Virtual machines can have resources allocated to them from the host without requiring that the virtual machine be powered down. This depends on the virtualization platform and guest OS specifically but in general you can "hot add" memory and CPU resources to virtual machines.
In computing, a "virtual machine" (VM) is the virtualization or emulation of a computer system. Virtual machines are based on computer architectures and provide the functionality of a physical computer. Their implementations may involve specialized hardware, software, or a combination of the two.
Virtual machines differ and are organized by their function, shown here:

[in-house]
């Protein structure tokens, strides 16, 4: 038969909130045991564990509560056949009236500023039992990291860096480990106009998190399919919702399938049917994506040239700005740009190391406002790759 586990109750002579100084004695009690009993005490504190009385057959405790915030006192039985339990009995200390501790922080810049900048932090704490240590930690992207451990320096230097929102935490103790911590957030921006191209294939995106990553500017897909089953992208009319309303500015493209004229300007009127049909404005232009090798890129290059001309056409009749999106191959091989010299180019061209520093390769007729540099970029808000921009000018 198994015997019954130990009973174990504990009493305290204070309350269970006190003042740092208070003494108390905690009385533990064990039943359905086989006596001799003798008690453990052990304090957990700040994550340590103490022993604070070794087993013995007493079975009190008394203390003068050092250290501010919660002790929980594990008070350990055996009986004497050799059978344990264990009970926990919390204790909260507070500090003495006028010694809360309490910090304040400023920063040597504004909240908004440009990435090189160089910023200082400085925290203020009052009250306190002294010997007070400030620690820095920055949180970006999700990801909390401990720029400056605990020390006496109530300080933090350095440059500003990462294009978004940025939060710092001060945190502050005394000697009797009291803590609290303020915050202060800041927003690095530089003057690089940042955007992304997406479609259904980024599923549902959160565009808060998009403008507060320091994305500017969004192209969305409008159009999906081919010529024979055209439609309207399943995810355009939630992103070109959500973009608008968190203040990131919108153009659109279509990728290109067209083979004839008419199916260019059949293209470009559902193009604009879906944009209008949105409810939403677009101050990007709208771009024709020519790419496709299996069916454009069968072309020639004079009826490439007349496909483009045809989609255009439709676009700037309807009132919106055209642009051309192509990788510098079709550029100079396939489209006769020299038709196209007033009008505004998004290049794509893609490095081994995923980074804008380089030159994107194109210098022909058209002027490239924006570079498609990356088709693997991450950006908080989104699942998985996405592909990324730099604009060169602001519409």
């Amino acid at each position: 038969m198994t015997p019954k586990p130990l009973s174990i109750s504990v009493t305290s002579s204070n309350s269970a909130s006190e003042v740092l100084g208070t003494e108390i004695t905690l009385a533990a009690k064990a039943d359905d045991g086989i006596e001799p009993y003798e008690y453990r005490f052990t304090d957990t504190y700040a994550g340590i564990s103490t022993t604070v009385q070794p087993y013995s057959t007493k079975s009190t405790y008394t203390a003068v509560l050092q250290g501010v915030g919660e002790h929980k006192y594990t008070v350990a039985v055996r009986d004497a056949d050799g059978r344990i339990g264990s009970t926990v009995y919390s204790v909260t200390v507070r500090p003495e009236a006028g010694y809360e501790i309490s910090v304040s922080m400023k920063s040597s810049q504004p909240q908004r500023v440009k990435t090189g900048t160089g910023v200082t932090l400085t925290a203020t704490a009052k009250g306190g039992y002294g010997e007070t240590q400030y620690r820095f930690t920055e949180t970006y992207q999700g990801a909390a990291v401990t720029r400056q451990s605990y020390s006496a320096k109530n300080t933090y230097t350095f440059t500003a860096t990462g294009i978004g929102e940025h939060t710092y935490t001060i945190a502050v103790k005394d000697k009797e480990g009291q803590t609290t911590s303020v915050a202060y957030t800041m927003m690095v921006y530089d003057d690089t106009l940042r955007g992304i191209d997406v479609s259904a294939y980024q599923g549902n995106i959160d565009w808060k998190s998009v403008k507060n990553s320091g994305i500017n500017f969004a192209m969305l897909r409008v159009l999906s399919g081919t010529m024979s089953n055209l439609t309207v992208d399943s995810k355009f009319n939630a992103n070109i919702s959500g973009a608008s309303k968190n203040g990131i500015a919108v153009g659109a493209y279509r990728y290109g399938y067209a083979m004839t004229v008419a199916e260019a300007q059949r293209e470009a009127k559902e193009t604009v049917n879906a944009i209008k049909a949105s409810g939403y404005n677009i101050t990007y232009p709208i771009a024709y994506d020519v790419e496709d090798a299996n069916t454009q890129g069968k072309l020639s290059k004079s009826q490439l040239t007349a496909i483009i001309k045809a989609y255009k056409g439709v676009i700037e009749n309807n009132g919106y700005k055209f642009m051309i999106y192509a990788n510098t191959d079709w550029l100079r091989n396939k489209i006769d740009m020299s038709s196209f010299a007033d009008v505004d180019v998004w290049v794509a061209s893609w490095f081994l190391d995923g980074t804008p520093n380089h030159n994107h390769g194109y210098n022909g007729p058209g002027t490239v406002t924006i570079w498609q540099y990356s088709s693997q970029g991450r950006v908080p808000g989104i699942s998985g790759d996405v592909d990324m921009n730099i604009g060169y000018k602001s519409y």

System virtual machines (also called full virtualization VMs) provide a substitute for a real machine. They provide the functionality needed to execute entire operating systems. A hypervisor uses native execution to share and manage hardware, allowing for multiple environments that are isolated from one another yet exist on the same physical machine. Modern hypervisors use hardware-assisted virtualization, with virtualization-specific hardware features on the host CPUs providing assistance to hypervisors.
Process virtual machines are designed to execute computer programs in a platform-independent environment.
Some virtual machine emulators, such as QEMU and video game console emulators, are designed to also emulate (or "virtually imitate") different system architectures, thus allowing execution of software applications and operating systems written for another CPU or architecture. Operating-system-level virtualization allows the resources of a computer to be partitioned via the kernel. The terms are not universally interchangeable.